(click link for image)

    It's clear that during the first 30 seconds or so there is a sustained througput of around 28Mbytes in both directions during a server to server copy initiated by the client. However, after some time the througput fails and begins to fluctuate highly. My first guess would be that either server or client (presumably client) is unable to keep up with the dataflow (flow control=on), not so much from a flow-control perspective, but perhaps more in the area of local paging or bus conflicts.

    Can you, or anyone else, comment on:
    - The details on the paging matter you refer to.
    - Possible reasons why the current sustained througput of 28Mb/s full duplex fails after some period of time? Is this related?

    Any comments or references to external sites are much appreciated.
  7. jobeard

    jobeard TS Ambassador Posts: 11,168   +986

    Sole point being client activity will degrade maximum transfer rate. Big question is WHY the paging activity in a controlled test?

    Even on my laptop I can see the effect of SACK w/o the Delay Ack change.
    Suggest: tweek only ONE side of the test to achieve MAX thruput, then duplicate
    the settings into the client as well; should make a real impact to the outcome. PS: don't go crazy re 8 vs. 255. TCP has a history of a shapr knee or avalanche condition as parms change.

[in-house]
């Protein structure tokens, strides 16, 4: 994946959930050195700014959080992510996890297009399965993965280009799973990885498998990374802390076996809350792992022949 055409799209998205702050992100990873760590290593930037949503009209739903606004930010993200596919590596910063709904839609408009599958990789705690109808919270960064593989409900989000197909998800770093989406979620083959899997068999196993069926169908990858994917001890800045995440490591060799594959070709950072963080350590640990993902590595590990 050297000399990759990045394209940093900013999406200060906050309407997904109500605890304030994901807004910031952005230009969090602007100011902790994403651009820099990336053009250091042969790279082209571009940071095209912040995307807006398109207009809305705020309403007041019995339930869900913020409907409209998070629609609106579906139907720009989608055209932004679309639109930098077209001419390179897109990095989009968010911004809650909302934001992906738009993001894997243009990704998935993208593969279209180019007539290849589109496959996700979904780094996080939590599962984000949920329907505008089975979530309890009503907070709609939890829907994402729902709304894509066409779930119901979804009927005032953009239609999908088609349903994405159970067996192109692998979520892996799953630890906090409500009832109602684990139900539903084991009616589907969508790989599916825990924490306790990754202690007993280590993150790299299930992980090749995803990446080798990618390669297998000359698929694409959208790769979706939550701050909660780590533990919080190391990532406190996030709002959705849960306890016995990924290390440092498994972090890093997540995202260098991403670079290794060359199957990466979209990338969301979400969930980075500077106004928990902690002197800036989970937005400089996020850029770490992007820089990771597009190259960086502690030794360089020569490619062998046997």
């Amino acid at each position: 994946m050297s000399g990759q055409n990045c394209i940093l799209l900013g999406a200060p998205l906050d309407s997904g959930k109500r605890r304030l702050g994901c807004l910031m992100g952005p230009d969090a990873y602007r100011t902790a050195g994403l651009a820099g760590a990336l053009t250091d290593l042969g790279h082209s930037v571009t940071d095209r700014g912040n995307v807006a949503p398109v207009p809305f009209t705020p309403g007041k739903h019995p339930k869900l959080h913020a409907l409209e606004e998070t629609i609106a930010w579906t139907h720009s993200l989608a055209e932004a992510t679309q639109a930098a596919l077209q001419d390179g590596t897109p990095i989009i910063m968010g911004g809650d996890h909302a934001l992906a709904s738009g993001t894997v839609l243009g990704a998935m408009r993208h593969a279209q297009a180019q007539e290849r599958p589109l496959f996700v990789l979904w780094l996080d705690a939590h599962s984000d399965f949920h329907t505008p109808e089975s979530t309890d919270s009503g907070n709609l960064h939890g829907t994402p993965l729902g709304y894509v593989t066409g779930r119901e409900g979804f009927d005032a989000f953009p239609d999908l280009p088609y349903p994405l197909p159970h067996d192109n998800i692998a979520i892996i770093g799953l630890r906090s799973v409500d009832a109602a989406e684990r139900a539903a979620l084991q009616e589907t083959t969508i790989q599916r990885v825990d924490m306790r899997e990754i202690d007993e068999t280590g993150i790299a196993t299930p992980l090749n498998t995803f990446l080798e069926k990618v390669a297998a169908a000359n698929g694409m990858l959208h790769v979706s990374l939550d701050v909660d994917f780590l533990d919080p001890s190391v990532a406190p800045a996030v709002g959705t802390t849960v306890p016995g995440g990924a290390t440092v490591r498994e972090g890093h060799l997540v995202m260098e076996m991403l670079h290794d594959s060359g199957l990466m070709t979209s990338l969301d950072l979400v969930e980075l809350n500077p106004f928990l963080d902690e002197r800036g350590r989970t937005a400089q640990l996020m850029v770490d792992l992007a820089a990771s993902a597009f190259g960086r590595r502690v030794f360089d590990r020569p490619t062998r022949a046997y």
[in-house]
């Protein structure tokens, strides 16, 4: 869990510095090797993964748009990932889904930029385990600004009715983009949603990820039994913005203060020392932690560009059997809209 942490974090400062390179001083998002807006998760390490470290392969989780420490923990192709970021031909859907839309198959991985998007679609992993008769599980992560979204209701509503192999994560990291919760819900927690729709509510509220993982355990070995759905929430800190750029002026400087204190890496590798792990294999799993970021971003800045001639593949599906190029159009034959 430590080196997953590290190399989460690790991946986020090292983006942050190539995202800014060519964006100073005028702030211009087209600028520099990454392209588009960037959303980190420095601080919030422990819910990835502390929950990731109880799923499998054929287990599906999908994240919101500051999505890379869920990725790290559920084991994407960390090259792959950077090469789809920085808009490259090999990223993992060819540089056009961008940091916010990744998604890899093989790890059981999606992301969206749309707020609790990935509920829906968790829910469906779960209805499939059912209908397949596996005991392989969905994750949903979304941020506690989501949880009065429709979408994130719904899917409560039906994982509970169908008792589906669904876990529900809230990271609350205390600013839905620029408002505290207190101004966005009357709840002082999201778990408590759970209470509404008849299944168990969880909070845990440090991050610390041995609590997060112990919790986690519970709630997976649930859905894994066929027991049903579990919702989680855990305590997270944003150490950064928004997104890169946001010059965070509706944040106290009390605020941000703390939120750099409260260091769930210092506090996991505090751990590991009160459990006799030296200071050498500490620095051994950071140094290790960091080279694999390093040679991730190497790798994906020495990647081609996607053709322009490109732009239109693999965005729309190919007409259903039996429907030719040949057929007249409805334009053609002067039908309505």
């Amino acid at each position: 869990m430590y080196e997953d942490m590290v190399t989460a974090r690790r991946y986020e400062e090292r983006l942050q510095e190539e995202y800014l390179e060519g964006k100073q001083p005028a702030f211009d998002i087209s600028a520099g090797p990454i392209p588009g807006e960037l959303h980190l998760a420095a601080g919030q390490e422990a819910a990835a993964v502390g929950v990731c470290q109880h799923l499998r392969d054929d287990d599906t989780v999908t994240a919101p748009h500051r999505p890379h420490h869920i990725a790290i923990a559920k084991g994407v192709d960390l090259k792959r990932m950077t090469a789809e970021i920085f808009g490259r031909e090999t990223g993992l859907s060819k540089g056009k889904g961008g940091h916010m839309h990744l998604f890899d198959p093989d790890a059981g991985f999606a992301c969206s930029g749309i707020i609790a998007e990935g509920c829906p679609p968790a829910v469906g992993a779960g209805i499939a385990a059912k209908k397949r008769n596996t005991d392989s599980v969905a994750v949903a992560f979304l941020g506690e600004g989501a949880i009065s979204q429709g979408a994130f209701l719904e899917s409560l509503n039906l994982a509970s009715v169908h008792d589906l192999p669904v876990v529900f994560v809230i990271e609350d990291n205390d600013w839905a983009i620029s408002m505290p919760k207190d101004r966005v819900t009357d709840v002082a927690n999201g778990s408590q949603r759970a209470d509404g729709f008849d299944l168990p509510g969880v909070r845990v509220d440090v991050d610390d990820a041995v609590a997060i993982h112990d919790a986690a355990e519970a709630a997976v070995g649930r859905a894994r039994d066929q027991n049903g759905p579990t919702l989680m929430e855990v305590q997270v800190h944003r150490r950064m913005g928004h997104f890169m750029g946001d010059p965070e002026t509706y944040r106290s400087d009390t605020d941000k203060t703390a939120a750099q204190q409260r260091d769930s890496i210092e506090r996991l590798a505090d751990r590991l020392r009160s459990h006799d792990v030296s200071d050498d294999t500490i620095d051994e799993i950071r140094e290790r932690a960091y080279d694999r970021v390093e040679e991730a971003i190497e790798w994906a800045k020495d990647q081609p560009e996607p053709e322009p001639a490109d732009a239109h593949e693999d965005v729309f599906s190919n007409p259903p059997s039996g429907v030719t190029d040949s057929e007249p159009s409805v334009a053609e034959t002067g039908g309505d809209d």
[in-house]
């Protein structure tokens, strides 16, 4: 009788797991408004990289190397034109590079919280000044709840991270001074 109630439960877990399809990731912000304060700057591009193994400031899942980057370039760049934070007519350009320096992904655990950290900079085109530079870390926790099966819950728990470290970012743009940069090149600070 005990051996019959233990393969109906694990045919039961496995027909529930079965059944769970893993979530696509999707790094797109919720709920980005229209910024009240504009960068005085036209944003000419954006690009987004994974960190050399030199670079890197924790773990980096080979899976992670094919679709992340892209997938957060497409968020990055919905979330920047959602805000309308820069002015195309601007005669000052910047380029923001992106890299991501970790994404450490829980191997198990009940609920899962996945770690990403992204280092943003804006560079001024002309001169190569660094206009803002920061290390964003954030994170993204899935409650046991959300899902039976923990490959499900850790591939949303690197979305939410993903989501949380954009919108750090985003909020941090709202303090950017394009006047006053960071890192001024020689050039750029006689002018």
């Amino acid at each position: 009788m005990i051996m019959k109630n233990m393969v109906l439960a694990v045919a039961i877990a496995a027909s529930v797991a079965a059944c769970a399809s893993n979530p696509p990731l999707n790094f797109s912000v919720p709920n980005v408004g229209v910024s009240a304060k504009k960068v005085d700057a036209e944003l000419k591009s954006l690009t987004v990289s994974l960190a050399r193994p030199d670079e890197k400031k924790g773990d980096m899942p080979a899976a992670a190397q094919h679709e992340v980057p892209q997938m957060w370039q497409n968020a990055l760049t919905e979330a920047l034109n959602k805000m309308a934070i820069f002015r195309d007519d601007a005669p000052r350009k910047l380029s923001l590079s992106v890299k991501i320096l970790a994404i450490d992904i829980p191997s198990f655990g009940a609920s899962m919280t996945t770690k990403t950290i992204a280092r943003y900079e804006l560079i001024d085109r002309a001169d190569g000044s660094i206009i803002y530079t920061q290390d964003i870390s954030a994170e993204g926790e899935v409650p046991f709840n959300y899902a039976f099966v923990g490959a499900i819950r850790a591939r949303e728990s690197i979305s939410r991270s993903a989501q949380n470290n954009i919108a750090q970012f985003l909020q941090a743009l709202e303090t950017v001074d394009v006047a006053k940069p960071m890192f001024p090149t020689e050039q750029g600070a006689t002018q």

fyi: try this test from a system to a near by site, on BOTH client and server.
    This may lead to an effect that would not be obvious, like the bottleneck is not where you expect it.
    With in reason, yes. Regardless, it's still a contention network and only 70% efficient. There will be dropped packets and SACK + Delay Ack will make a difference.
    So some component makes this the upper bound of performance on THIS system. (suggest again the same test on the client). The issue becomes the degradation from 40 to 28mb when there are two systems AND a network connection.
    There is no flow control per se in ethernet (that's an RS232 serial term), but you've got the right ideas.

    While you're in the mood to experiment, have you tried reverting to half-duplex? It's a major assumption that full duplex should perform better, put not proven :) With only one NIC and route between both systems, the sum of net i/o will get into collision quickly. By going half-duplex for such massive transfers, I would think TCP smart enough to do better. At least giving the client the opportunity to reply and dispose of the data while doing so. This should become more obvious when you get to bigger WINDOWsize values.
  8. jobeard

    jobeard TS Ambassador Posts: 11,168   +986

  9. nosuna

    nosuna TS Rookie Topic Starter

    Hi Jobeard,

    Thanks for yet another suggestion and your pm also. :)

    I intented to test them this weekend and post the results here. However, an unexpected extra performance (I also play in improvisational comedy theater :bounce: ) took away those pieces of time I had reserved for it.

    I'll test the suggestions in the next few days and post the results after all.

    Thanks so much for all the help.